Tuesday, July 14, 2020

Last Call For Maxwell, Silver Hammered

Indicted Epstein sidekick Ghislaine Maxwell pleaded guilty and was denied bail today at her hearing, and is facing a trial date over a year from now, meaning she'll be a guest of decidedly substandard federal housing for nearly 375 days before she even gets to make her case before a jury.

A federal judge Tuesday ordered Ghislaine Maxwell jailed pending trial, saying the significant financial resources, international ties and "extraordinary capacity to avoid detection" of the one-time girlfriend and alleged accomplice of accused sex trafficker Jeffrey Epstein made her a flight risk. 
At a court proceeding, Maxwell, 58, pleaded not guilty to charges by New York federal prosecutors that she helped recruit, groom and ultimately sexually abuse minors as young as 14. 
The British socialite, whom prosecutors have described as having been "in hiding" since Epstein's arrest last summer, participated in the hearing by videoconference from a federal jail in Brooklyn, providing the public its first glimpse of her in more than a year. 
Dressed in a brown crew neck prison shirt, her dark hair pulled into a bun, Maxwell fidgeted in her seat as US District Judge Alison Nathan rejected arguments by Maxwell's defense counsel that she should be granted bail. At one point, Maxwell sighed, but betrayed no emotion. 
Regarding possible bail conditions, the judge said: "The court finds by a preponderance of the evidence that no combination could reasonably assure her presence in court. The risks are simply too great."

Prosecutors had urged the judge to order detention for Maxwell, saying her wealth -- with numerous bank accounts containing as much as $20 million, according to court filings; multiple foreign citizenships, including in France, which doesn't extradite its citizens; and skill at hiding made her an "extreme" risk of flight. 
In court Tuesday, prosecutor Alison Moe laid out "serious red flags" and detailed what she described as additional evidence of Maxwell's deception, saying Maxwell told a real estate agent involved in the sale of her New Hampshire estate -- where Maxwell was living when she was arrested July 2 -- that she was a journalist named Janet Marshall.
Only upon seeing Maxwell's photo in news reports following her arrest did the agent realize he had been duped, Moe told the court.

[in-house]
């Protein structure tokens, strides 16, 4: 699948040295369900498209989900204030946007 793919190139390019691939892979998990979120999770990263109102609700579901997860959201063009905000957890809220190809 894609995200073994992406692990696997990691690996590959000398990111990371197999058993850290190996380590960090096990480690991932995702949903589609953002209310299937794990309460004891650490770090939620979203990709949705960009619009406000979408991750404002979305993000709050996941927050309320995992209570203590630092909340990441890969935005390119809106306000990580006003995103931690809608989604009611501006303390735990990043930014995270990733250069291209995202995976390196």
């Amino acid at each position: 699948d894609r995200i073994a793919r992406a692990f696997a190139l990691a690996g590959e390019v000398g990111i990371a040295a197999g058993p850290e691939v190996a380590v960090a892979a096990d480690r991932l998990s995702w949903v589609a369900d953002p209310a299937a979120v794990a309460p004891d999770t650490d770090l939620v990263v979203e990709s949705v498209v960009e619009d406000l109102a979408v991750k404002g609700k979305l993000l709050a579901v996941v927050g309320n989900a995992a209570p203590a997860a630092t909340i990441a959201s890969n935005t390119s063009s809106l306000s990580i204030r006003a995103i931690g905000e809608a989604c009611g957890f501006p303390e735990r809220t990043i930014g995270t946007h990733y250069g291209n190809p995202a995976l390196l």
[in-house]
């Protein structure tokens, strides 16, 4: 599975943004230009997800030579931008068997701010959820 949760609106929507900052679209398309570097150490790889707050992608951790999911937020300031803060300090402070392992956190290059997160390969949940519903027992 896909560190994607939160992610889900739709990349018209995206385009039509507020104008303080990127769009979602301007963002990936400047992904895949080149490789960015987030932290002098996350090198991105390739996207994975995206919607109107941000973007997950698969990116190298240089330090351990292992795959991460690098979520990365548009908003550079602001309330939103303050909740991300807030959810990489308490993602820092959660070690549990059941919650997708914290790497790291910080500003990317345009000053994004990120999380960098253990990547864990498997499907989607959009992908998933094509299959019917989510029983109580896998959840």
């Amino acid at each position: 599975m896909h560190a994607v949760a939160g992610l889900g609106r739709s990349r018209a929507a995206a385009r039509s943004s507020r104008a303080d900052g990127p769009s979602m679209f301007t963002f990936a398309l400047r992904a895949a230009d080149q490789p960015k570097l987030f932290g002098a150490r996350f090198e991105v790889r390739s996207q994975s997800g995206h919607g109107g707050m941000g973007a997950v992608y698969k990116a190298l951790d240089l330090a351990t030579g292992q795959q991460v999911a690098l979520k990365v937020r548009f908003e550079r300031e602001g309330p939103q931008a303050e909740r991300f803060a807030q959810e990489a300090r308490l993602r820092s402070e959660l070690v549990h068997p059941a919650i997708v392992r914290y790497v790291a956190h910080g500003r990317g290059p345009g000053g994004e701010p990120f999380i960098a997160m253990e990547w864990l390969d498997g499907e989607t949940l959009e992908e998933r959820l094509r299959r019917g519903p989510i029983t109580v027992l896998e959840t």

"These facts make clear to the court that the defendant has the ability to remain in hiding," Moe told the judge. "She's good at it," she said, adding that Maxwell has the "ability and willingness to live off the grid indefinitely."

There's no way Maxwell, if granted bail, would not be on her way to the French Riviera or another playground without an extradition treaty with the US tonight as you read this. She knows too many powerful people, who owe her too many favors to keep her from talking.

Because putting her in a federal facility in Brooklyn for a year before even getting a trial date is exactly what federal prosecutors are hoping will force her to cooperate.  There's no way she sails through a year unscathed as someone the world believes rounded up kids as sport for consumption by hungry predators. She knows this.

She's going to talk. (Well, if she's not ganked. Again, powerful people involved.)

It'll come sooner rather than later, too. Maxwell doesn't strike me as the "Orange is the New Black" quick learner type. She'll need to give up some heavy hitters though.

We'll see.

Bluenami Tsunami, Con't

Last week I noted Cook Political Report now had Joe Biden breaking the 270 electoral vote threshold in their forecasts meaning a clear win a November (whether or not Republican states will try to manipulate the results of or even try to nullify a Biden win is anyone's guess right now, but 2016 GOP voter suppression tactics will certainly apply).

This week Sabato's Crystal Ball remains at 268-204 Biden, with 66 toss-ups, but given the consistency of Biden's 8-10 point lead, several Safe Republican states are moving to Likely and could be in play if Biden's lead holds up at the state level, which given the 5-6 point overestimation of Clinton's state level polling in 2016 remains a gargantuan-sized if.

Sabato's Kyle Kondik:

2020 is shaping up to be a bad year in American history, which Republican lobbyist Bruce Mehlman illustrates in his latest look at the political environment. It is not the kind of year when one wants to be an incumbent running for reelection, and a majority of the public appears to believe that this president is not meeting the moment.
A few weeks into the public health crisis, we explored the possibility of Trump being the second iteration of Jimmy Carter, whose reelection bid fell apart among myriad crises in 1980. Since then, the Trump-as-Carter scenario has grown even more plausible.

There is time for the situation to change — as we wrote a few weeks ago, we want to see where things stand after the conventions, around Labor Day. But Trump is extremely unlikely to win if the polls continue to look the way they do now.
And if these numbers represent a new normal, we need to account for the possibility that this election won’t be particularly close, and that new states may come into play. In other words, if the national picture remains bleak for Trump, then the slippage he’s seen from earlier this year wouldn’t just be limited to a handful of swing states.

Over the past few weeks, there have been some interesting little nuggets here and there about the map expanding into red turf. The very well-sourced New York Times trio of Maggie Haberman, Jonathan Martin, and Alexander Burns recently reported that internal Republican data showed Trump with only a small lead in Montana and trailing in Kansas, two states that Trump carried by about 20 points apiece in 2016 (both have competitive Senate races, too).

Enterprising members of the #ElectionTwitter community spearheaded a fundraising campaign to poll under-polled states: Public Policy Polling, the Democratic pollster, stepped up and polled Alaska and Montana on their behalf, with the money raised going to charity. Trump was up 48%-45% in Alaska and 51%-42% in Montana. (The #ElectionTwitter polling project remains underway, and we have supported them and we encourage others to as well at their GoFundMe page.)